To the Editor:

Thank you, Sen. Thomas Chittenden, for sharing your goals and inviting feedback of numerical and 21st century style infrastructure growth for a Vermont of more people and lower taxes. (“Senator wants input on upcoming session,” Dec. 23, 2021)

Your goals of more infrastructure growth are like most successful politicians, supported by the local chambers of commerce promising lower taxes with more growth. Is that really what your constituents want? Maybe you should ask them by creating a citizen assembly on growth and its consequences in a future of declining fossil fuel and mineral availability.

Growth is not a silver bullet that will solve the problems of the future. It will just take us closer to the cliff of global civilizational collapse. For a survivable future we will need to learn again how to thrive equitably from local resources. We will need to learn how regional sustainability constrains our future and how to be resilient by leaving plenty of margin for climate change and the associated weather chaos. These considerations need to be a part of Vermont’s Climate Action Plan.

We do not need more (smart) roads, only their improvement for all types of transportation. We do not need more IBM-sized high-tech corporations as their eventual demise puts large hiccups into local economies. More local small business is the future.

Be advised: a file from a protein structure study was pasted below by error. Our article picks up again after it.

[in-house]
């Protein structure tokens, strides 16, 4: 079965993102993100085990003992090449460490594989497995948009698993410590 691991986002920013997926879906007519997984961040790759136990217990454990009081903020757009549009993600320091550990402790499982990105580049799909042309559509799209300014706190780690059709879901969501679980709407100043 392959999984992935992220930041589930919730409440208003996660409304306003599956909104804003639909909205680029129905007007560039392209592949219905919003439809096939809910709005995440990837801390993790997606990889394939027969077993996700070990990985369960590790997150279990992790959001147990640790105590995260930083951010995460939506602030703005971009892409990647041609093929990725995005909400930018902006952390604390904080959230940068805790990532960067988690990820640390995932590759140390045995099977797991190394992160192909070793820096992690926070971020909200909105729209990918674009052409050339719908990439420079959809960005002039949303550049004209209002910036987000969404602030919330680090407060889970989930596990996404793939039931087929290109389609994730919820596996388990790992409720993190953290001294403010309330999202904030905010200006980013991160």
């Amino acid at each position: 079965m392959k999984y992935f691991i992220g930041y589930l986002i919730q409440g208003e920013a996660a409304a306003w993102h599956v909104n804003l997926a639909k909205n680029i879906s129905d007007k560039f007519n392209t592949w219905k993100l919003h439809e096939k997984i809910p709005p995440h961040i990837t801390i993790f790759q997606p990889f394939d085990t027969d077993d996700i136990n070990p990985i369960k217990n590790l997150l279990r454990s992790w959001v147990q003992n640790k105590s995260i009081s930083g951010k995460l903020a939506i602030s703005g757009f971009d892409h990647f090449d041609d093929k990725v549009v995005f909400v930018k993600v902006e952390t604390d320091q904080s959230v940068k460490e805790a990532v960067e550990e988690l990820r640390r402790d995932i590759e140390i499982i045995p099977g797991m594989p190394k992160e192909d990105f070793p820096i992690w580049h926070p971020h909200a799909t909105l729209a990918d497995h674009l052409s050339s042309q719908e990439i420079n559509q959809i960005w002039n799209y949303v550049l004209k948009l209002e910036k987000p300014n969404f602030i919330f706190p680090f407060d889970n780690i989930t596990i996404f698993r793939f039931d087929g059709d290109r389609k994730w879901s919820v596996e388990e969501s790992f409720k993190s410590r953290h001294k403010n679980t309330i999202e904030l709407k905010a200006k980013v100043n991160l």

We do not need more people to spread the cost of government over a larger tax base to supposedly reduce our individual tax burdens. Where has this ever been the case?

Instead, we need to determine what a healthy population in a locally sustainable Vermont might be and strive to grow better not bigger: less traffic, less noise, more open space, no defiling of natural resources, readily available local food, more equitable incomes, etc.

Your education in traditional economic theory from the University of Vermont is shared by many of our national legislators.

It is a theory that postulates that there are no limits and infinite substitutability of resources, on a finite planet of limited resources no less. As you are “constantly working to educate yourself,” may I suggest that you consider crossing the street from the university to the Gund Institute for a course in ecological economics, an economics that recognizes natural limits and the importance of a steady-state economy for a survivable future.

With an open mind your goals for Vermont might just change.

Wolfger Schneider


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